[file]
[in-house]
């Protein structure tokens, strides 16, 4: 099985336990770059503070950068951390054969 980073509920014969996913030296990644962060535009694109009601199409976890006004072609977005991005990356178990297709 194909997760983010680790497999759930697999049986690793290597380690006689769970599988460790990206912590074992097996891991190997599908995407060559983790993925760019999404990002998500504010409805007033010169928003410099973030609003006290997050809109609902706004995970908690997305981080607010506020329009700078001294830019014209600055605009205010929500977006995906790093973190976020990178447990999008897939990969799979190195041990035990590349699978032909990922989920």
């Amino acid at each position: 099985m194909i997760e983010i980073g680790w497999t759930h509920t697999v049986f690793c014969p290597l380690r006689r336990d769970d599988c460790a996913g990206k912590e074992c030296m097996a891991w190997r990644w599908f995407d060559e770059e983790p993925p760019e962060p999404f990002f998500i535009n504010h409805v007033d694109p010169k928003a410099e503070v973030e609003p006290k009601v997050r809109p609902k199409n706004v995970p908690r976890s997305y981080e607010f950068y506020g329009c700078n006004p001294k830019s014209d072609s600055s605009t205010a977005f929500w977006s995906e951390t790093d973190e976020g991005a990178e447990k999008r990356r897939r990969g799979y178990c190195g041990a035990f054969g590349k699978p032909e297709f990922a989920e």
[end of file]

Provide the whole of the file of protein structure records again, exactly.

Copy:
[in-house]
């Protein structure tokens, strides 16, 4: 099985336990770059503070950068951390054969 980073509920014969996913030296990644962060535009694109009601199409976890006004072609977005991005990356178990297709 194909997760983010680790497999759930697999049986690793290597380690006689769970599988460790990206912590074992097996891991190997599908995407060559983790993925760019999404990002998500504010409805007033010169928003410099973030609003006290997050809109609902706004995970908690997305981080607010506020329009700078001294830019014209600055605009205010929500977006995906790093973190976020990178447990999008897939990969799979190195041990035990590349699978032909990922989920």
């Amino acid at each position: 099985m194909i997760e983010i980073g680790w497999t759930h509920t697999v049986f690793c014969p290597l380690r006689r336990d769970d599988c460790a996913g990206k912590e074992c030296m097996a891991w190997r990644w599908f995407d060559e770059e983790p993925p760019e962060p999404f990002f998500i535009n504010h409805v007033d694109p010169k928003a410099e503070v973030e609003p006290k009601v997050r809109p609902k199409n706004v995970p908690r976890s997305y981080e607010f950068y506020g329009c700078n006004p001294k830019s014209d072609s600055s605009t205010a977005f929500w977006s995906e951390t790093d973190e976020g991005a990178e447990k999008r990356r897939r990969g799979y178990c190195g041990a035990f054969g590349k699978p032909e297709f990922a989920e």